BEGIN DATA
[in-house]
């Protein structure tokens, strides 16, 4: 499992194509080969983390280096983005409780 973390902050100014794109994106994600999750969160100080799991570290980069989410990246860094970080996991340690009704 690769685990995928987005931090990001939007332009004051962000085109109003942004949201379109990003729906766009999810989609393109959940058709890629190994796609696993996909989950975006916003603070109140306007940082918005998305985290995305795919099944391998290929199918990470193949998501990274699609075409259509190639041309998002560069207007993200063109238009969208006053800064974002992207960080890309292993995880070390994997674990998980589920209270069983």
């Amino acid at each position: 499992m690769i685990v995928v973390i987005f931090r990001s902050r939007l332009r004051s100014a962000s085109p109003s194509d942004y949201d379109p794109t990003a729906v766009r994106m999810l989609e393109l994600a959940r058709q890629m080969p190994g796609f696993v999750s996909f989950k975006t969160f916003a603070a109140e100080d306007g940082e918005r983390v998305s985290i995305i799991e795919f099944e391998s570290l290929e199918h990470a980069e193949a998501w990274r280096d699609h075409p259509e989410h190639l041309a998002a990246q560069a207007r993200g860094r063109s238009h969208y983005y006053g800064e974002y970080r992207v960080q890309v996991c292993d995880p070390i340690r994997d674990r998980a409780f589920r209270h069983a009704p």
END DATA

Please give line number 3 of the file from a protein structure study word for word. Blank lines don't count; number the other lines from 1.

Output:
């Amino acid at each position: 499992m690769i685990v995928v973390i987005f931090r990001s902050r939007l332009r004051s100014a962000s085109p109003s194509d942004y949201d379109p794109t990003a729906v766009r994106m999810l989609e393109l994600a959940r058709q890629m080969p190994g796609f696993v999750s996909f989950k975006t969160f916003a603070a109140e100080d306007g940082e918005r983390v998305s985290i995305i799991e795919f099944e391998s570290l290929e199918h990470a980069e193949a998501w990274r280096d699609h075409p259509e989410h190639l041309a998002a990246q560069a207007r993200g860094r063109s238009h969208y983005y006053g800064e974002y970080r992207v960080q890309v996991c292993d995880p070390i340690r994997d674990r998980a409780f589920r209270h069983a009704p």